Inequities in education persist throughout America’s school communities, whether it’s access to the internet so students can do homework or access to care and resources teachers need to avoid mental and physical burnout they experience very day.
“When people know better, they tend to do better—no matter what,” said Florida Representative Felicia Robinson, a 29-year education veteran and education policy chair for the National Black Caucus of State Legislators. “It’s really important to educate our children because they’re our future, but in order to do that well, we need to make sure our teachers are protected. If teachers have support, then our children will have what they need.”
Angela Williams, Senior Director of Government and External Affairs for STRIDE, a virtual learning provider, shared how online and hybrid learning exploded during the COVID-19 pandemic and both remain viable educational options for students of all ages and abilities for families around the world. It’s also a great option for educators with compromised immune systems who are hesitant to re-enter the classroom but want to continue their teaching career.
Williams indicated more African American families are increasingly choosing online education or homeschooling. STRIDE serves a lot of urban and low-income students as well as students with special needs. Williams says safety also is a big issue as bullying issues persist in classrooms, so parents pull kids out of brick-and-mortar learning. Virtual learning is also helpful for neurodivergent students who require an Individual Education Plan (IEP) as well as for military families who move frequently and live outside the U.S.
Beyond young students, Stride also provides support for lifelong learners and career development. Certificates can help adult learners fill a gap in workforce development, including the healthcare industry, which is where the biggest demand currently exists. Career development opportunities exist for students to learn about various sectors and jobs within those sectors.
None of this online or hybrid education can exist without access to broadband high-speed internet. Legislators can support the ACP and equitable funding so students can access quality education not based on zip codes, graduate with a high school diploma and matriculate to college.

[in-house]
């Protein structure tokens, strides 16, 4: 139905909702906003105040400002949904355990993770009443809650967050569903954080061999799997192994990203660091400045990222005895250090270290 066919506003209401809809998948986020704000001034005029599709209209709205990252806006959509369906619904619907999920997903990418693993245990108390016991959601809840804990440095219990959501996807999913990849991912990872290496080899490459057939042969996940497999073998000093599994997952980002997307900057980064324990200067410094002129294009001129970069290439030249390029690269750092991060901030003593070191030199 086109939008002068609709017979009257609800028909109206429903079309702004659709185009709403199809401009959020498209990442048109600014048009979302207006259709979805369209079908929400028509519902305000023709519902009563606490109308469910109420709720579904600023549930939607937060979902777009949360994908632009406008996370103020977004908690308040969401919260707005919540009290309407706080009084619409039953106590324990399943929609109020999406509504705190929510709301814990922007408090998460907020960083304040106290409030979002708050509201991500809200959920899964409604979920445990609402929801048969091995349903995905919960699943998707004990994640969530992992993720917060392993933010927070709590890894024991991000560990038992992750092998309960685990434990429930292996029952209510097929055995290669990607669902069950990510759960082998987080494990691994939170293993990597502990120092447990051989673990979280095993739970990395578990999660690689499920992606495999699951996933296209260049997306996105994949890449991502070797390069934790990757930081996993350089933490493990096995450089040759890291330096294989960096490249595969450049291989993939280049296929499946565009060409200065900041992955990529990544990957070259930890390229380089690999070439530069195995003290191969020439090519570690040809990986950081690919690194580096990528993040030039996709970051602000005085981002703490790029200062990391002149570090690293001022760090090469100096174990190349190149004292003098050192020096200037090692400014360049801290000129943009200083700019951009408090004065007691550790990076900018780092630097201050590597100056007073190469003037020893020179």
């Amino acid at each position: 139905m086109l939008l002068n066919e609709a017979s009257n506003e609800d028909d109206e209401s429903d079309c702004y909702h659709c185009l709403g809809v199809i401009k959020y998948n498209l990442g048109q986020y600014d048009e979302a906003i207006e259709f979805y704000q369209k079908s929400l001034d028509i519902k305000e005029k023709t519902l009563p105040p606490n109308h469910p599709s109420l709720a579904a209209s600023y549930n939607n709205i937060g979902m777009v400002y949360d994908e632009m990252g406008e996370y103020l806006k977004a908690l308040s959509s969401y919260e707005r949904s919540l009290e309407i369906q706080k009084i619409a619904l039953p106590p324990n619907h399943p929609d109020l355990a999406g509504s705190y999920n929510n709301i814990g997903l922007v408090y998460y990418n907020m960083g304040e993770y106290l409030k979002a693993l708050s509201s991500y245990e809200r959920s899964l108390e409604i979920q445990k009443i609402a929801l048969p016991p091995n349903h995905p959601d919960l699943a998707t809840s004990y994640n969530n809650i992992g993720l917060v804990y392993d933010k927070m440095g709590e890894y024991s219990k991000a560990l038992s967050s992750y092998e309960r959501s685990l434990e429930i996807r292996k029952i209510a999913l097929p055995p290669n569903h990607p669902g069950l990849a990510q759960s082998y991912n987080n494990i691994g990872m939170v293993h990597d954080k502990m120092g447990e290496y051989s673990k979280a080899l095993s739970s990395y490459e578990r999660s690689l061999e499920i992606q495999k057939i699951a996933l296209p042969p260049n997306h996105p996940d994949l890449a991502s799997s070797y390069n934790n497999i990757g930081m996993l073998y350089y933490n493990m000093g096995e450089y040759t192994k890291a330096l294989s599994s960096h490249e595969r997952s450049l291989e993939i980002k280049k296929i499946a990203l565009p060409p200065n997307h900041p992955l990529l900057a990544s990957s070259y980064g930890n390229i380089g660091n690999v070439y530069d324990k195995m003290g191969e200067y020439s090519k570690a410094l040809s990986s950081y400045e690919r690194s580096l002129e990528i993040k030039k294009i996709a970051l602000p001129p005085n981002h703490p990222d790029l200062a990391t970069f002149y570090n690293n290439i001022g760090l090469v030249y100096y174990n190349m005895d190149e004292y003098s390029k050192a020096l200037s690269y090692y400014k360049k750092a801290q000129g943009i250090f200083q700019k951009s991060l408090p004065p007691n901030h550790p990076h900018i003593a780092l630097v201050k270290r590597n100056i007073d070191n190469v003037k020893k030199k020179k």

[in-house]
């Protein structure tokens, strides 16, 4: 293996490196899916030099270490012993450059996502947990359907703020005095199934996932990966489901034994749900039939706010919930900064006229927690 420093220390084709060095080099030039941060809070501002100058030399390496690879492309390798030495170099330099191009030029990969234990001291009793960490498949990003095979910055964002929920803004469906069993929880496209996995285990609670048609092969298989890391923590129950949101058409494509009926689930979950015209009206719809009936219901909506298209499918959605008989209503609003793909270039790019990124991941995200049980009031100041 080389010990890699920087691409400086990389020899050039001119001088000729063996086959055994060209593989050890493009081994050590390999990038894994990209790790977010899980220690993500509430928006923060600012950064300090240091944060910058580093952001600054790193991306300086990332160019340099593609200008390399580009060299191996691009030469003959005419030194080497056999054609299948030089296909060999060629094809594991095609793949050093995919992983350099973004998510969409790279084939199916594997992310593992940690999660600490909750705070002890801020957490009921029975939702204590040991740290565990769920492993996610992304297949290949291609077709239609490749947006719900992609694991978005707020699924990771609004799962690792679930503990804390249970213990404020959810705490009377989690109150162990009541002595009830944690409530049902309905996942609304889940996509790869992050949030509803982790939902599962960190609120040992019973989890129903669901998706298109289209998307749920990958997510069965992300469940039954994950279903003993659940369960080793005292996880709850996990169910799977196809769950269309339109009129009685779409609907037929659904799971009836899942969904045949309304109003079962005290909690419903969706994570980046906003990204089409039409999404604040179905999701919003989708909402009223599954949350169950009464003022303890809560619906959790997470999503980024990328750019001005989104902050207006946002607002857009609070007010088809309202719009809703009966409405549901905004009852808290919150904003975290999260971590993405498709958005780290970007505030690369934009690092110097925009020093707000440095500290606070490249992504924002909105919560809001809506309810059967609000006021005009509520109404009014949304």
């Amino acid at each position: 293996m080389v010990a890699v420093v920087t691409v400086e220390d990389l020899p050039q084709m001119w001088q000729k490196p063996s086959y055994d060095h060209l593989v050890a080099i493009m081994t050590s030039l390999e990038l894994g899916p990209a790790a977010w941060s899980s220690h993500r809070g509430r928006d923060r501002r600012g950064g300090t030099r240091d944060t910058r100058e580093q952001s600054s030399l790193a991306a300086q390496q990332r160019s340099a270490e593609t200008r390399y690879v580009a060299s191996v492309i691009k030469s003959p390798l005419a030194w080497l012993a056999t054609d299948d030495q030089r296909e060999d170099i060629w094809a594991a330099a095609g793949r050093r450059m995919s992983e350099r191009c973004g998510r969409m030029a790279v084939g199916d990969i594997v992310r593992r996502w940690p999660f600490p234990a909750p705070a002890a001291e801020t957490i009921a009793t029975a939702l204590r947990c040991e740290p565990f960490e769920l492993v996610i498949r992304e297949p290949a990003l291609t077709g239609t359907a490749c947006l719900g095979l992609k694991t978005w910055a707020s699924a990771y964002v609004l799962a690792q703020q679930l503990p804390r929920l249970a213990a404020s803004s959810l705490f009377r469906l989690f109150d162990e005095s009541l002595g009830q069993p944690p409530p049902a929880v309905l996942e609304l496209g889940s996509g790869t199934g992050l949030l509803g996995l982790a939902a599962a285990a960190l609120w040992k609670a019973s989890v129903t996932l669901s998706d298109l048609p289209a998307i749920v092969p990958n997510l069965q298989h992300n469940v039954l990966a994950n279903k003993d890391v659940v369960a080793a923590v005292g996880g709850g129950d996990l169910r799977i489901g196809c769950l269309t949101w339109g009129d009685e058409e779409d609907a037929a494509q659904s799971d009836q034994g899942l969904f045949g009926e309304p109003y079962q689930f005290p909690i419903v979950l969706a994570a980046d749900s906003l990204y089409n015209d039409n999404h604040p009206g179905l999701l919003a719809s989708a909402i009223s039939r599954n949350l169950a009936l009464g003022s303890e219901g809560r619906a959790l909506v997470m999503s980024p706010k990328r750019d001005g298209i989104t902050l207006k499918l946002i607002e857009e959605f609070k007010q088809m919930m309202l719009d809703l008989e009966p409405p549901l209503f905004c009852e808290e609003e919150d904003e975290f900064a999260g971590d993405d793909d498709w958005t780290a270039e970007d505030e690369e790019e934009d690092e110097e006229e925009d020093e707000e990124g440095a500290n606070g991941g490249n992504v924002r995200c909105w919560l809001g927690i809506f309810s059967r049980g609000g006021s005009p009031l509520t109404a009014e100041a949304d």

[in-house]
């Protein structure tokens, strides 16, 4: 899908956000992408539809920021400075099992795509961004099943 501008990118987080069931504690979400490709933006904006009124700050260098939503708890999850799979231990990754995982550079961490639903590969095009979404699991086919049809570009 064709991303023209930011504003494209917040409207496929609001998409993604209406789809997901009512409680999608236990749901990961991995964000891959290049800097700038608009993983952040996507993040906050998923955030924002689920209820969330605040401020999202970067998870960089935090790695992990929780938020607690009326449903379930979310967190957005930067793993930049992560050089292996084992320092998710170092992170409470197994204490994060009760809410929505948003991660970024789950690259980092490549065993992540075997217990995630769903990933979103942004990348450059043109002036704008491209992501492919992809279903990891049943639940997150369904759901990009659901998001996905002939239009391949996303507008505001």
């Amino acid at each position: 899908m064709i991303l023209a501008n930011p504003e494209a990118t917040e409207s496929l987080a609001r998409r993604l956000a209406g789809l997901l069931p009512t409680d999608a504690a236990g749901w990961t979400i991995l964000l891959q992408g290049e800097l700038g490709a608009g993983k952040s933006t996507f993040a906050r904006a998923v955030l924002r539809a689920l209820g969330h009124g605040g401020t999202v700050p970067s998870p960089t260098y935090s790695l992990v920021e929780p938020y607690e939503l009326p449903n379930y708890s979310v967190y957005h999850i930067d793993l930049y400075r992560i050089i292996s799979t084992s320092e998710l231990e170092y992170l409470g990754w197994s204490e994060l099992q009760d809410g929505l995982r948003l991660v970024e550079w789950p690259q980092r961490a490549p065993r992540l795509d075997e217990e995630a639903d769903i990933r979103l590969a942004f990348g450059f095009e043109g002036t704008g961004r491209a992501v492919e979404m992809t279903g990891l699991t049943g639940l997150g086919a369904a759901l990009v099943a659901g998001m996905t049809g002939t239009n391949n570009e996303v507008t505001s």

Black students, whether they’re learning online or in school, might be looking to attend an Historically Black College or University (HBCU) now more than ever after they graduate from high school. This is due in part to the Supreme Court’s June 2023 decision to repeal affirmative action and reject race-conscious admissions at colleges and universities around the nation. However, cautioned NBCSL panelist Dr. Lesia Crumpton-Young, CEO of Greatness Gurus Corporation, there’s an inequity of funding and HBCUs across the country may not be prepared for the uptick in intake.
For example, before starting her company, Dr. Crumpton-Young served as the 13th President of Texas Southern University. They saw a spike of enrollments but were not properly funded—and have not been for nearly 100 years—and had to house students in hotels.
HBCUs face additional issues as well. For example, though HBCUs have some of the highest levels of student satisfaction, their students often take more than four years to graduate, often due to outstanding environmental factors according to Dr. Crumpton-Young. And, while HBCUs graduate some of the highest number of lawyers, they struggle to graduate Black doctors due to fewer medical schools on campuses.
Dr. Crumpton-Young encouraged state lawmakers to represent their HBCU when talking with colleagues, advocate for more funding and influence boards to ensure a pipeline of prepared leaders as HBCU presidents to help protect HBCU institutions and preserve their future.
States can play a big role in the future fight for equity in education. Kimberly Jones, NBCSL panelist and President of the Council for Opportunity in Education, reminded state legislators that as far back as 1973 the U.S. Supreme Court ruled no constitutional right to an equal education, and, as a result, the federal government seceded education to the states.